“I think watching them is quite hard if I am being honest. Especially from quite a number of miles away,” Edwards told Women’s CricZone ahead of the World Cup final. “It's going to be tough for me actually, on Saturday. I've got some really good friends on the Australian side, and obviously, got some really good friends and people who I know well in the England team.”
Since her retirement in 2017, Edwards has been involved as a coach at the domestic level in both England and Australia. She is currently the head coach of Southern Vipers in the regional structure for England, home to off-spinner Dean. Within The Hundred competition, at the helm of Southern Brave, she (Edwards) has worked closely with Dunkley. And over in Australia, she has been associated with the Adelaide Strikers as an assistant coach since 2017 in the Women’s Big Bash League (WBBL) where she closely monitored the rise of McGrath and Brown.
The rise of reliable Charlie Dean
Charlie Dean didn’t feature in England’s playing XI for the first two matches of the World Cup. She made her tournament debut against South Africa and kept England’s hopes alive with a four-wicket haul in the do or -die match against India at the Bay Oval in Tauranga. Heading into the final, the off-spinner has taken 11 wickets in five matches.
“I met her when she was a 10-year-old girl, and I've been with her for that time,” Edwards recalls. “The most pleasing thing for me is the transition she's made from playing domestic cricket into international cricket. She was ready to play from day one and that's a credit to Charlie really because she has worked hard. She's putting her performances and has earned the right to play for England.
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“I think that's also a testament to the system she's in now. The money that's been invested in our domestic structure. She has played more meaningful cricket, she's had experiences of high-pressure situations,” Edwards added.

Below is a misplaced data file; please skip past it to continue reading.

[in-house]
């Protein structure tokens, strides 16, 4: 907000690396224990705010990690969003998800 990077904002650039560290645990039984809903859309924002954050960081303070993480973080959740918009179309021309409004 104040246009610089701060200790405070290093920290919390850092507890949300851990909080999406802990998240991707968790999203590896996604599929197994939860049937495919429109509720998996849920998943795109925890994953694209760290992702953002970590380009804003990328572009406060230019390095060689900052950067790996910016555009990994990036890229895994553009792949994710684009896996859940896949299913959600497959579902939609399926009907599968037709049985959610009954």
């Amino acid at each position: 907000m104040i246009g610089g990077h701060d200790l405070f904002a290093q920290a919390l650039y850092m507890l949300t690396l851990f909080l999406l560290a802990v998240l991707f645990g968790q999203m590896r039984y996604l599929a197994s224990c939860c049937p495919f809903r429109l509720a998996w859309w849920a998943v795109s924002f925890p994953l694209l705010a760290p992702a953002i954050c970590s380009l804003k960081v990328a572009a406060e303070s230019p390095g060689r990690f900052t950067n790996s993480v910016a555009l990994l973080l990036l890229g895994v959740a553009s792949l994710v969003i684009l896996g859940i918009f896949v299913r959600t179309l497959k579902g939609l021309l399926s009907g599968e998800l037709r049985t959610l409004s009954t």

That experience came in handy for Dean when she found herself in the middle of a batting collapse against New Zealand. England were one wicket away from being knocked out of the tournament. Dean kept her cool to give the strike to the experienced Anya Shrubsole who hit the winning runs to keep England’s knockout hopes alive.
“I actually texted her (after the New Zealand match). I said how were you feeling?” Edwards tells. “She said I was surprisingly not that nervous because everything happened so quickly. One minute she was sitting there thinking they were going to win by five wickets and the next minute she was out in the middle. I think. she is embracing it all. When you tend to have that outlook on things, I guess those pressure situations are slightly easier, I think.”
The dominance of Sophia Dunkley
Sophia Dunkley reinvented herself in the domestic setup after being dropped from England’s T20I side for the T20 World Cup in Australia in 2020. An impressive outing in the multi-format series against India and dominant performance in the inaugural season of The Hundred solidified her position for England. She was the highest run-scorer for Southern Brave in The Hundred with 244 runs across nine matches at an average of 40.66 and a strike rate of 141.
“She's just a great individual. I think you can love being around someone like Sophia Dunkley,” Edwards’ eyes light up as she talks about England’s second-highest run-scorer in the World Cup.. “I've known her since she was a young leg-spinning all-rounder. She was one of my first signings for The Hundred. I wanted to get her involved and work closely with her. Now she has matured and she is a breath of fresh air.”
Dunkley has cemented her position at No.6 in England’s batting line-up. Her 60 off 72 balls against South Africa in the semi-final was an example of her maturity and understanding of her role. Facing the likes of Shabnim Ismail, Marizanne Kapp, and Ayabonga Khaka, Dunkley took calculated risks to keep the scoreboard ticking. Her measured but aggressive knock helped take pressure off Danielle Wyatt.
“She just wants to play the game in such an aggressive and fearless manner which rubs off on everyone else. She is always taking the game forward no matter what the situation is, and I think that's what you need in a number six.” Edwards highlights.